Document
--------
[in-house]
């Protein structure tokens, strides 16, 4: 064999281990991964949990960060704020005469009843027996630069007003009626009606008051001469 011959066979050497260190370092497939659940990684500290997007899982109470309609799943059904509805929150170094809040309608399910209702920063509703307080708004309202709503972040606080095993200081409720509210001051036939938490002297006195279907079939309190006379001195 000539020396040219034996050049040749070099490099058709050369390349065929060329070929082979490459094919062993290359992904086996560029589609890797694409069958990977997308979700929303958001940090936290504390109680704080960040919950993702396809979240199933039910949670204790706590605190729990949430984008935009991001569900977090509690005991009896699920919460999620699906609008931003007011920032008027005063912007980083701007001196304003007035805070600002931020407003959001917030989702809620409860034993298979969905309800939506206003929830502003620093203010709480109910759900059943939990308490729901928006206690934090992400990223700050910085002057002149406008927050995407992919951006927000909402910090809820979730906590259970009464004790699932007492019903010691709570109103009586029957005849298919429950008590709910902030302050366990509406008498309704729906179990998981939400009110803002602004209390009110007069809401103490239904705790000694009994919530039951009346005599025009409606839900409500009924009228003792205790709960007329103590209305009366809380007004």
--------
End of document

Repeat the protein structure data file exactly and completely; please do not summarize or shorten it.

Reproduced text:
[in-house]
């Protein structure tokens, strides 16, 4: 064999281990991964949990960060704020005469009843027996630069007003009626009606008051001469 011959066979050497260190370092497939659940990684500290997007899982109470309609799943059904509805929150170094809040309608399910209702920063509703307080708004309202709503972040606080095993200081409720509210001051036939938490002297006195279907079939309190006379001195 000539020396040219034996050049040749070099490099058709050369390349065929060329070929082979490459094919062993290359992904086996560029589609890797694409069958990977997308979700929303958001940090936290504390109680704080960040919950993702396809979240199933039910949670204790706590605190729990949430984008935009991001569900977090509690005991009896699920919460999620699906609008931003007011920032008027005063912007980083701007001196304003007035805070600002931020407003959001917030989702809620409860034993298979969905309800939506206003929830502003620093203010709480109910759900059943939990308490729901928006206690934090992400990223700050910085002057002149406008927050995407992919951006927000909402910090809820979730906590259970009464004790699932007492019903010691709570109103009586029957005849298919429950008590709910902030302050366990509406008498309704729906179990998981939400009110803002602004209390009110007069809401103490239904705790000694009994919530039951009346005599025009409606839900409500009924009228003792205790709960007329103590209305009366809380007004």